A key advantage of this approach is that it leverages both traditional and novel data sources, which are then combined to produce granular, subnational estimates. This is critical to move beyond national averages, which can hide, in many cases, regional disparities, for example, in terms of the level of access to basic services.
As geospatial data are typically available for locations beyond the specific project boundaries, it is also possible to use these data to build a spatial counterfactual, which measures what would have happened in the absence of the intervention. This methodological design is based on the identification of both a “treatment” and a “control” area (i.e., areas that benefited from the program and those that did not). It requires sufficient relevant data on outcomes and key factors affecting the outcomes, including how the factors interact among one another, before and after the implementation of the project.
IEG conducted a geospatial impact assessment on the change in urban density over time around a road improvement project in Maputo (Mozambique) as part of the Managing Urban Spatial Growth evaluation. The study used a combination of machine learning techniques and econometrics. Applying a “difference-in-differences” approach, the team assigned as “treatment area” the plots that were within a buffer distance from both sides of the road improvement project, and as “comparison” or “control” area contiguous land from the north of the treatment area that was not included in any of the project’s road improvement activities. The team used a grid cell as the unit of analysis, and data sources included project locations, satellite images, digital elevation models, road networks, and points-of-interest. The study demonstrated that the horizontal density, i.e., building outwards through new urban areas, increased over time in the project area compared to the control area. At the same time, there were no statistically significant differences between the project and control areas in terms of changes in vertical density, i.e., building upwards and filling open spaces between existing buildings. (See Fig. 2).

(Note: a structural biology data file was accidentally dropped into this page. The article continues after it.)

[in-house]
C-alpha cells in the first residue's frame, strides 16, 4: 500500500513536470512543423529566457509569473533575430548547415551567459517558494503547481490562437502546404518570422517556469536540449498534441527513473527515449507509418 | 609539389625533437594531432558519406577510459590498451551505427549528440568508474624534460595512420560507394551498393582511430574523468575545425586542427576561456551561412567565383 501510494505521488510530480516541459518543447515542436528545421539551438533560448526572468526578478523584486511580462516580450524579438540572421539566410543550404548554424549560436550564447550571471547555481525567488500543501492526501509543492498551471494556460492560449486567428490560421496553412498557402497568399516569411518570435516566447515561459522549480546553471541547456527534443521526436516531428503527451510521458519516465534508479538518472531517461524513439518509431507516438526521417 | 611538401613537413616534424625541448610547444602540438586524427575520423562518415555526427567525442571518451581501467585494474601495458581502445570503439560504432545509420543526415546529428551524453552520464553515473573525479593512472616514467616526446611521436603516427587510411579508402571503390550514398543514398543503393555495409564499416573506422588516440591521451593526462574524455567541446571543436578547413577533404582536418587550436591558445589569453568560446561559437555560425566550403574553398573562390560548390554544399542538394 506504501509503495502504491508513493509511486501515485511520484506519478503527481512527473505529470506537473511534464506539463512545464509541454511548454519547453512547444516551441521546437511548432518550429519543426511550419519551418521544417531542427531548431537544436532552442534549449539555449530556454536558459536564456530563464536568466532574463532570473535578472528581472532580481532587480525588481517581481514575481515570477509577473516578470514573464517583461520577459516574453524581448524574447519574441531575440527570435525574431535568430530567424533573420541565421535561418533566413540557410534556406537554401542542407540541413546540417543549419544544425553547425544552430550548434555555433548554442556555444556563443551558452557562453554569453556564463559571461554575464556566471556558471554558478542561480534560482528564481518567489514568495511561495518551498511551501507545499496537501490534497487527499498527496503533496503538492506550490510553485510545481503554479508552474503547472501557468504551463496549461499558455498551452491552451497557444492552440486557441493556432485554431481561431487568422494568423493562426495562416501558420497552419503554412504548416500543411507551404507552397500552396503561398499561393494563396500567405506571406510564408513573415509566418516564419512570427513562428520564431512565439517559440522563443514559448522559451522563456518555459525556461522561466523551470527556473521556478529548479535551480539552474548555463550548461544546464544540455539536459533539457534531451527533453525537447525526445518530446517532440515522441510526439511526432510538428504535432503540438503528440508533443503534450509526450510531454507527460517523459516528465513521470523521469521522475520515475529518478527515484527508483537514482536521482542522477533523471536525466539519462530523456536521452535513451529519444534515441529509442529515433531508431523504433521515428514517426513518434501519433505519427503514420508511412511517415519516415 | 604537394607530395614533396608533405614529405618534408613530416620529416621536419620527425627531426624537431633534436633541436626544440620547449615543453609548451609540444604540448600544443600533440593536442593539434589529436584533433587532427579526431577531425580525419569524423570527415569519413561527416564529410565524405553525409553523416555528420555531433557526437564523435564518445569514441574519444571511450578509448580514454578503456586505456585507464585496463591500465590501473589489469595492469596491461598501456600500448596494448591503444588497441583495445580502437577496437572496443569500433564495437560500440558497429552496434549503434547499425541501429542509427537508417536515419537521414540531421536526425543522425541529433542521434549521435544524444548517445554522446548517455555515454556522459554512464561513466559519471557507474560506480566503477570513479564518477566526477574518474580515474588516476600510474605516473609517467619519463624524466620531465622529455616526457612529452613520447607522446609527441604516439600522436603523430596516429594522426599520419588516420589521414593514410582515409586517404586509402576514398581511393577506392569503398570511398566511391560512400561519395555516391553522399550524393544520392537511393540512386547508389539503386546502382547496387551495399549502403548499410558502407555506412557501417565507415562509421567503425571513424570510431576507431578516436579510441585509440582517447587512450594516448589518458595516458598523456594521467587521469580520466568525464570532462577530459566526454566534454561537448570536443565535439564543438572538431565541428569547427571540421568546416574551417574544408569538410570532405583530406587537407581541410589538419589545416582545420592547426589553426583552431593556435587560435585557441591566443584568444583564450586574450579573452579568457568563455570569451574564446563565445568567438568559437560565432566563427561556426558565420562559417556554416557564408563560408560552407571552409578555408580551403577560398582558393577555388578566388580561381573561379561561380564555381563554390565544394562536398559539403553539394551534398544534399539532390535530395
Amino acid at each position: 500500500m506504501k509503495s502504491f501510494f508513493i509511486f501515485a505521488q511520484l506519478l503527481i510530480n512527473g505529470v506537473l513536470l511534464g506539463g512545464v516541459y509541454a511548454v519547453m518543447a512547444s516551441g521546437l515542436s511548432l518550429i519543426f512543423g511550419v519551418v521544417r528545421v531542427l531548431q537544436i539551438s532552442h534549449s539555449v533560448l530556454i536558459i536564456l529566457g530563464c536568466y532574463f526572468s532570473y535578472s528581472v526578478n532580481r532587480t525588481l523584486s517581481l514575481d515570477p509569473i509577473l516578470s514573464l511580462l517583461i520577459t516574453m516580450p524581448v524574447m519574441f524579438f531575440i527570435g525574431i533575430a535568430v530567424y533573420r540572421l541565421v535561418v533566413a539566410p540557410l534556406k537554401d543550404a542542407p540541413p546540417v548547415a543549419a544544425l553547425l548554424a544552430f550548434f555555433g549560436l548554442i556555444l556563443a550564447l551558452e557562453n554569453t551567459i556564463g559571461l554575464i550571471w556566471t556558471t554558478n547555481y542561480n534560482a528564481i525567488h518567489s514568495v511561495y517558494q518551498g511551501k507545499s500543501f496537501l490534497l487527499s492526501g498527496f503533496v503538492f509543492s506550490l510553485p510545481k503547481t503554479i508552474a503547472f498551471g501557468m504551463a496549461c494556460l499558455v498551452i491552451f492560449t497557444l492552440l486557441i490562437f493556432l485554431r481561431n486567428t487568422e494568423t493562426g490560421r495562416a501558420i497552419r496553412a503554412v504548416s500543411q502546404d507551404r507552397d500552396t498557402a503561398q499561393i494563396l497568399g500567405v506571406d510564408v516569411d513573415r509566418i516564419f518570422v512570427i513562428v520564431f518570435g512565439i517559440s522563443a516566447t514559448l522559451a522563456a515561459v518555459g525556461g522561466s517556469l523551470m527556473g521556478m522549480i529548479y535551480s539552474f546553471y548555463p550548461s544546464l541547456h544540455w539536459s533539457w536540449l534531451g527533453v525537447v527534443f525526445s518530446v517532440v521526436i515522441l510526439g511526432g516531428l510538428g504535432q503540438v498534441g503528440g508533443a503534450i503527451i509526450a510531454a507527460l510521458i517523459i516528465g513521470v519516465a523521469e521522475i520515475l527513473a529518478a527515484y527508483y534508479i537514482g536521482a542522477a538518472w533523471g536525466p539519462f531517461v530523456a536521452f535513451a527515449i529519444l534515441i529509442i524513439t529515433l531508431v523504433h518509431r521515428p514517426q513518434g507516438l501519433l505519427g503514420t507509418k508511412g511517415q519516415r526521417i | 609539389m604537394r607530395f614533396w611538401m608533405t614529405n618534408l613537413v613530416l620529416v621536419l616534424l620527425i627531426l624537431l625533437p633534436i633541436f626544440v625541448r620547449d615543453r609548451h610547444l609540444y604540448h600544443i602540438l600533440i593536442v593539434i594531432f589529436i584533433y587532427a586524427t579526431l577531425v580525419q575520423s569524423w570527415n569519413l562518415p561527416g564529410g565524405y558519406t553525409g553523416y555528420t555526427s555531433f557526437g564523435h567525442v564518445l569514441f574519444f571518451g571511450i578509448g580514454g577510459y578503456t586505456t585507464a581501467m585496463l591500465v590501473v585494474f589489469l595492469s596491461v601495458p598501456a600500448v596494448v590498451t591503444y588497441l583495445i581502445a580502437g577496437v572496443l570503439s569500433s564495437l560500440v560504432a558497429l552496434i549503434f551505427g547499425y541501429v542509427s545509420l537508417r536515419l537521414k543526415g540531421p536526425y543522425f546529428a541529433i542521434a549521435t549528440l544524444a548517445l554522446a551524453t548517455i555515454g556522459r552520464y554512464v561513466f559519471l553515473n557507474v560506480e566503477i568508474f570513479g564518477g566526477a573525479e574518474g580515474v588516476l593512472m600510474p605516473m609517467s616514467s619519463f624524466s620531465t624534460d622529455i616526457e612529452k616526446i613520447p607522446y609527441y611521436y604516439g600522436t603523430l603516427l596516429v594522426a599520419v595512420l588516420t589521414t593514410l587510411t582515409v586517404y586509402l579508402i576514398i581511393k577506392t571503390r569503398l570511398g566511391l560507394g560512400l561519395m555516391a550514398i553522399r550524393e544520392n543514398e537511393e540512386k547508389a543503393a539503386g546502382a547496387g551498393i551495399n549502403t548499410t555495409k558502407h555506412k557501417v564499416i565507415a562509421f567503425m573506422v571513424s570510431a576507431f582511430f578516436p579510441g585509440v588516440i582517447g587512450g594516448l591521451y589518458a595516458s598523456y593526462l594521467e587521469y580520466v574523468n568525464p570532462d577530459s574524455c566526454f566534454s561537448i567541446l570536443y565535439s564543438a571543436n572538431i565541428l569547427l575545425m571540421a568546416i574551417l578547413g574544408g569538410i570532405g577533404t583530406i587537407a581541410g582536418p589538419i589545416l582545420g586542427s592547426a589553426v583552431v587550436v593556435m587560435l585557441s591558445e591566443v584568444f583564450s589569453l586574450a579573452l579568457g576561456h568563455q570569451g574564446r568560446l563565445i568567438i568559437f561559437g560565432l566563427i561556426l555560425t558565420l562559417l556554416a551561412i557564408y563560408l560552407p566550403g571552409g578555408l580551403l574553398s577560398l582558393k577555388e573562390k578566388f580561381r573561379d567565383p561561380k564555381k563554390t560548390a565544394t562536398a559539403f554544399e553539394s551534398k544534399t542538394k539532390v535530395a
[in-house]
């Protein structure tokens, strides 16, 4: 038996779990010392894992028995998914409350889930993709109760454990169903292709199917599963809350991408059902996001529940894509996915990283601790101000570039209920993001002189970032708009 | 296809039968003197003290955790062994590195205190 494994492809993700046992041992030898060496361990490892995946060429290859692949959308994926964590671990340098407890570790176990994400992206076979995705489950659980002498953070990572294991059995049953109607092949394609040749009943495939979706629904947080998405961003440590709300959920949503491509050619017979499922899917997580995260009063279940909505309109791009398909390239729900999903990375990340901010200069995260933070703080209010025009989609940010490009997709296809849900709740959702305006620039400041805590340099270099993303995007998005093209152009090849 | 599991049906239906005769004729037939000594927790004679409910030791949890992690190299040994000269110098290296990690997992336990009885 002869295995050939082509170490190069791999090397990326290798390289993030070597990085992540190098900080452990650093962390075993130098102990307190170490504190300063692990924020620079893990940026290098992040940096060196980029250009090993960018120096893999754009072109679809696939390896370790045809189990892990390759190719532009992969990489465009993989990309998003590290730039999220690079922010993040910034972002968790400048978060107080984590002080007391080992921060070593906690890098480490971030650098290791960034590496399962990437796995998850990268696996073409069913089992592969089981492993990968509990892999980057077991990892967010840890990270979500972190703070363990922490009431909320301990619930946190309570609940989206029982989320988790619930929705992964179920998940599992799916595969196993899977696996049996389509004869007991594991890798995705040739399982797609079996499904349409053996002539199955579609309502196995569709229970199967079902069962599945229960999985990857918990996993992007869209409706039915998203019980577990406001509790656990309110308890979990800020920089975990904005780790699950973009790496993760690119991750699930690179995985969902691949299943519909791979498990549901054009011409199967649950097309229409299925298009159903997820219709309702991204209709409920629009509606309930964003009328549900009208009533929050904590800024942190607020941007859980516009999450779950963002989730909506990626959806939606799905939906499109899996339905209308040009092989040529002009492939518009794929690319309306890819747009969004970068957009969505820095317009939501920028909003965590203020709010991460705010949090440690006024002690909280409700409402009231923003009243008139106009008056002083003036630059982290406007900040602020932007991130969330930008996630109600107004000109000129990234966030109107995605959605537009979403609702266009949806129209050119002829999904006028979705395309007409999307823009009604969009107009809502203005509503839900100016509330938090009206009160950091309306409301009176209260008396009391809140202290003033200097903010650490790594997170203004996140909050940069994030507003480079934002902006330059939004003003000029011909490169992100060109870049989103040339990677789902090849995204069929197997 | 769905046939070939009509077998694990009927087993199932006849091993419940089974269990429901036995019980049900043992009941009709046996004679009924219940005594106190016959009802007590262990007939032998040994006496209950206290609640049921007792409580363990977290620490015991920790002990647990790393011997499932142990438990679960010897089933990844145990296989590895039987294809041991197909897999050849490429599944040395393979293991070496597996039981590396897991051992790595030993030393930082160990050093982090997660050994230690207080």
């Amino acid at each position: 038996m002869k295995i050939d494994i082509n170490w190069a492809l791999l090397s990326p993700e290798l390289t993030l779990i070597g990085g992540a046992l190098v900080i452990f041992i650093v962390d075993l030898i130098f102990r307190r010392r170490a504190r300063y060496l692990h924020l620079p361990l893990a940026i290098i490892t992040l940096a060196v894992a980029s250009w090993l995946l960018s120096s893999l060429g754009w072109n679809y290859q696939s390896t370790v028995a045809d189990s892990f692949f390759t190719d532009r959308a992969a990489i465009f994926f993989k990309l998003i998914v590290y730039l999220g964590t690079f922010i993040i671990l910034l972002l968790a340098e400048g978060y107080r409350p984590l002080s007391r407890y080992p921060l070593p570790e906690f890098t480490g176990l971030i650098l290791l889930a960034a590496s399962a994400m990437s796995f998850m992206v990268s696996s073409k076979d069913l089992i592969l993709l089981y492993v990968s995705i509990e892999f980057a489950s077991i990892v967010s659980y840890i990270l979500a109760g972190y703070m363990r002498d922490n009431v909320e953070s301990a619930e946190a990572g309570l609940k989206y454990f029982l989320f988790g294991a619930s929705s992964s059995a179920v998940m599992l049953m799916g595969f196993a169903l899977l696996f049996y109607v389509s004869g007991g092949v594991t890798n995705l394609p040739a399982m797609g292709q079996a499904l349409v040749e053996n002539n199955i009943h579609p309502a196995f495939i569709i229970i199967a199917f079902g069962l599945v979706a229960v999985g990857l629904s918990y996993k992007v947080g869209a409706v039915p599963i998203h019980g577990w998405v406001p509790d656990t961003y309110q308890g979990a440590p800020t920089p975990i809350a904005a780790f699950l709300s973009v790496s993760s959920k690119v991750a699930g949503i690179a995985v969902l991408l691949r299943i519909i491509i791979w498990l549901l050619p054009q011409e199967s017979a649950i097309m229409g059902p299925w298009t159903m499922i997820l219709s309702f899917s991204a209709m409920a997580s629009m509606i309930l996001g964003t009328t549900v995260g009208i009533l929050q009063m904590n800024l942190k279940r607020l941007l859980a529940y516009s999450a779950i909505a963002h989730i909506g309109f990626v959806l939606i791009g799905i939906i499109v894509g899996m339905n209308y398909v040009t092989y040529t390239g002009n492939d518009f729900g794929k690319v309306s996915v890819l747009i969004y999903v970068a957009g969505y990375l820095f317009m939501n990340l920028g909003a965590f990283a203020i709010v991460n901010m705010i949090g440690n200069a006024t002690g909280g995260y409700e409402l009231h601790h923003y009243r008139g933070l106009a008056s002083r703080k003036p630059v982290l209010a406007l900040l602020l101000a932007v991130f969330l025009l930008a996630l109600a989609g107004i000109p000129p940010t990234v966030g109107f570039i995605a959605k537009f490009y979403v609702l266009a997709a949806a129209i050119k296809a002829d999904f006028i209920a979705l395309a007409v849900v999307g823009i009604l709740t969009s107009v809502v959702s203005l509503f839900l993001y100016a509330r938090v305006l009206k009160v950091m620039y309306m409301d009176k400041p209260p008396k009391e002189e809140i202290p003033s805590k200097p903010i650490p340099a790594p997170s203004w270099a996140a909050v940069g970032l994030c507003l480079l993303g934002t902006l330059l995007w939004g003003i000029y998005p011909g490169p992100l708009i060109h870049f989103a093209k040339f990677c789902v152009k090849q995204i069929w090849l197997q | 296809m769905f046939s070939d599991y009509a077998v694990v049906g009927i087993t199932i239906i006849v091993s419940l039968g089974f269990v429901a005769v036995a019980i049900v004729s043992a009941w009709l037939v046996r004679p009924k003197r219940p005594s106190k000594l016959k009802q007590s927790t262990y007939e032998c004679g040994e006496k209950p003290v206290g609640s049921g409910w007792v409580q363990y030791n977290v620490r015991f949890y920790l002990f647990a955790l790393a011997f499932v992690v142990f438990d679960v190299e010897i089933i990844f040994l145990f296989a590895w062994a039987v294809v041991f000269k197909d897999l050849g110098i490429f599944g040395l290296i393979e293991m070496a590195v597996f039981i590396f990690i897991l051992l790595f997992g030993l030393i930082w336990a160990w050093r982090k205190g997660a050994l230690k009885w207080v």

Fig. 2: Horizontal and vertical growth of Maputo (Mozambique)
Geospatial analysis can be instrumental towards helping identify and understand the geographical impact of interventions and directing development efforts where they are most needed.
Such analyses are, however, not devoid of limitations. Geospatial data are stored in specific formats, requiring specialized knowledge and expertise to manipulate the data. Additionally, although computational capabilities have greatly increased recently, some applications—especially those based on the manipulation of large amounts of image data—remain computationally intensive and might require access to additional computing resources. Finally, it is important to note that many geospatial data are essentially proxies of more complex phenomena (e.g., poverty, environmental degradation) of interest. Therefore, geospatial analysis is not a substitute for but rather a complement to on-the-ground (qualitative) data collection and analysis, with the latter still vital for strengthening the validity of findings.